AskPat 322 Episode Transcript
Pat Flynn: What's up, everybody? Pat Flynn here. Welcome to Episode 322 of AskPat. Thank you so much for joining me today.
All right, here's today's question from John.
John: Hey Pat, this is John. I'm getting ready to launch a new podcast and I was wondering if there's a certain number of listeners or downloads or a certain time that needs to go by before you begin to monetize the podcast. I do believe in adding value first and building an audience, and then applying monetization. Just want to get your thoughts. Thanks.
Pat Flynn: Hey John. What's up. Thank you so much for the question today. This is an interesting question because when starting a podcast, it's going to be hard to monetize right from the start anyway. I wouldn't worry about finding advertisers and people to sponsor your show beforehand.
When I started this show, AskPat, I already had a largely populated podcast called Smart Passive Income with over 10 million downloads. It was very difficult for me to get sponsors to come on board with this brand new show because they wanted numbers. They wanted proof. They wanted to know that there were listeners on the other end, and what they were like. You're going to have to put some time in to see how much legs your podcast would have.
Now, the cool part is when you get started, that's when you put all your efforts into the launch of it. That's when you're going to have, hopefully, a lot of people come on and you'll be featured in New and Noteworthy; New and Noteworthy in iTunes where you're going to get a lot of new listeners and viewers coming in, depending if you're an audio or video podcast. Which one I'm not sure, but I'm assuming the audio because that's what most people are doing right now. Either way, those first eight weeks of your show give you a lot of information in terms of who your audience is, but it's also going to give you some good numbers that you can then take to a sponsor and share to potentially have them come on and advertise on your show.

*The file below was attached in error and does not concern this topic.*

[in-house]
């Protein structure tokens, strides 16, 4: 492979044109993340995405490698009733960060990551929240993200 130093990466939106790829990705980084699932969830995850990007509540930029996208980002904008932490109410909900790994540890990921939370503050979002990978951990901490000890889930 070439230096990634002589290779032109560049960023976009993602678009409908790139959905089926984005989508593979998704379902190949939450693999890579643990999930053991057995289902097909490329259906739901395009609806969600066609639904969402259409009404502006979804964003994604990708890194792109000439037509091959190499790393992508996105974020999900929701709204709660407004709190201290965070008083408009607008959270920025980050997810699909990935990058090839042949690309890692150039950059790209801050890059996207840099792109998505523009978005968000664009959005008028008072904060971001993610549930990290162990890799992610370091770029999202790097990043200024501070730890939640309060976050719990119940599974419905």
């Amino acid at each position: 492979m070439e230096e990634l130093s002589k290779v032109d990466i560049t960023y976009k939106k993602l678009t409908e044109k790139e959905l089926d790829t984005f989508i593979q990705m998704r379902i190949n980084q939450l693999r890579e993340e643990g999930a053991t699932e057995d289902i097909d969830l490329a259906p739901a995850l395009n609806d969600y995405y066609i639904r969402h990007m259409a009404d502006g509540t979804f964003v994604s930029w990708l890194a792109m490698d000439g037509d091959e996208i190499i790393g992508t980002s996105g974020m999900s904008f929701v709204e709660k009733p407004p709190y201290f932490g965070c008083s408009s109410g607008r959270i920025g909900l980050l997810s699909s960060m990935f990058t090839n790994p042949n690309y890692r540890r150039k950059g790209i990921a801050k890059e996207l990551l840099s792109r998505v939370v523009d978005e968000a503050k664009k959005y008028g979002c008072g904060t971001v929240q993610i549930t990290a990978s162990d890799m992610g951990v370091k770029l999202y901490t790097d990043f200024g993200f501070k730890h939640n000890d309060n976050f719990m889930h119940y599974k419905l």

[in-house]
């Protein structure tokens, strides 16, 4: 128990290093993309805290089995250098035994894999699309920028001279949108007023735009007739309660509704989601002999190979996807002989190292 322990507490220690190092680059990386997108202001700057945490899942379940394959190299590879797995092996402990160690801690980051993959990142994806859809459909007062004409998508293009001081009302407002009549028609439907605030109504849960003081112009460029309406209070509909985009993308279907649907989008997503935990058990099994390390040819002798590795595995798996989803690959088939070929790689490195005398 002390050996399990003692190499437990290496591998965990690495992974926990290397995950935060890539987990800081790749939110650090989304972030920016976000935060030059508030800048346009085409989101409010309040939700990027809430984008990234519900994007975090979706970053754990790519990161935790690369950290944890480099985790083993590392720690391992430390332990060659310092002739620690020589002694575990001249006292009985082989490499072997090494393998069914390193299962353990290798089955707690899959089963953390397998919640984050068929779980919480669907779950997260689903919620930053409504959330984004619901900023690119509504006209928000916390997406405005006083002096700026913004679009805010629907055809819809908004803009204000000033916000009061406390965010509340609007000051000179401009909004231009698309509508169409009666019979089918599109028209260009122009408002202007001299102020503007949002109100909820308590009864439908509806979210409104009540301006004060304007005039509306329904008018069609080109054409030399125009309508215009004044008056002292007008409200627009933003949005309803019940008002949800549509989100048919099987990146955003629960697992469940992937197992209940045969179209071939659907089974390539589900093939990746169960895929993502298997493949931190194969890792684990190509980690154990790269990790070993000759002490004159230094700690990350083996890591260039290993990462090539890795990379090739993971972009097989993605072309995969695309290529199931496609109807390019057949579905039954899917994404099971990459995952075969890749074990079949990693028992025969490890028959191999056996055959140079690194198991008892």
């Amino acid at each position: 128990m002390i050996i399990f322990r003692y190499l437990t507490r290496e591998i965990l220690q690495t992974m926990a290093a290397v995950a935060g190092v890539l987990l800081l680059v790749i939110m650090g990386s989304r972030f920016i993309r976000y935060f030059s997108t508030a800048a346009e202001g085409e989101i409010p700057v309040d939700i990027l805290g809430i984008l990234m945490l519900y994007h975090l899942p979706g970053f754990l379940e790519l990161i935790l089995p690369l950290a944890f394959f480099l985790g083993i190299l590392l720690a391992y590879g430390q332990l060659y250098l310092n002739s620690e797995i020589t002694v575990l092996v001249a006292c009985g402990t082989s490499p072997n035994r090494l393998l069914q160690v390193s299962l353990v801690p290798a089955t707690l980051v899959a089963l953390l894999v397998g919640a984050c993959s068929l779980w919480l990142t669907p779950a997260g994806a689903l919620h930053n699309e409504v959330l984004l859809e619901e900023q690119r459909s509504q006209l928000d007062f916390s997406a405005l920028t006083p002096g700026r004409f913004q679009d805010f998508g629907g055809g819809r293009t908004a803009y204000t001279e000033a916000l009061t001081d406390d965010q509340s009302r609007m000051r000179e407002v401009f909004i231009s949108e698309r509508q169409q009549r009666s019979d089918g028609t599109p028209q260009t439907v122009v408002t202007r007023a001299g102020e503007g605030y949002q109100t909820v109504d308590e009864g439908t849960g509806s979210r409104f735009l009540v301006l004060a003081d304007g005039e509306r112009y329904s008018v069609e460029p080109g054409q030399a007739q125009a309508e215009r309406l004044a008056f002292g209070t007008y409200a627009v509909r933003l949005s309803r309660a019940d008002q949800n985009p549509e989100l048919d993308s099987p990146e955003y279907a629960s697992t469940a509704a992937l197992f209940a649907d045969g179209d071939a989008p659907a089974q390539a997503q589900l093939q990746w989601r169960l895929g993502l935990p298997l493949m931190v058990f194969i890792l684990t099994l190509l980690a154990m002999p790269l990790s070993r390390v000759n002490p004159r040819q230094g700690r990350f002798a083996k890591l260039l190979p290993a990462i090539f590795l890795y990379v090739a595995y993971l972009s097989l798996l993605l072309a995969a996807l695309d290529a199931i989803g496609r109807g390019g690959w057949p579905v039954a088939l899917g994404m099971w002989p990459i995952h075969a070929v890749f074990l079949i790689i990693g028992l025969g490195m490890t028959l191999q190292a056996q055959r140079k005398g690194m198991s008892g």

Six weeks is the standard in terms of what advertisers are looking for. They always ask, how many people listen per episode. If you just ask that question without specifying the length of time, it could be the day after a new show comes out or a year after. Typically, it's six weeks. I would wait a minimum of six weeks, if you have a chance to, to be able to then go out and see what those numbers are and then present those numbers to different advertisers. Reach out to other advertisers. Go to other shows in your nice and see who else is advertising those episodes. That's who I would target first.
Obviously, if you're working with other companies, or perhaps you purchased a product or a company's product that you love, you can reach out to them. Since you have that experience working with them already, they're going to be pretty likely to work with you. If you have any sort of numbers behind your podcast, it's going to work out.
That doesn't mean you shouldn't think about those things beforehand, even before launching. Keeping a list of potential sponsors, keeping a list of products that you can promote as an affiliate, those are things that you can do ahead of time. I would definitely do ahead of time, at least think ahead in that way. I also don't want you to discount the fact that you're building this audience and building trust with them and you obviously have the potential to sell your own products down the road as well.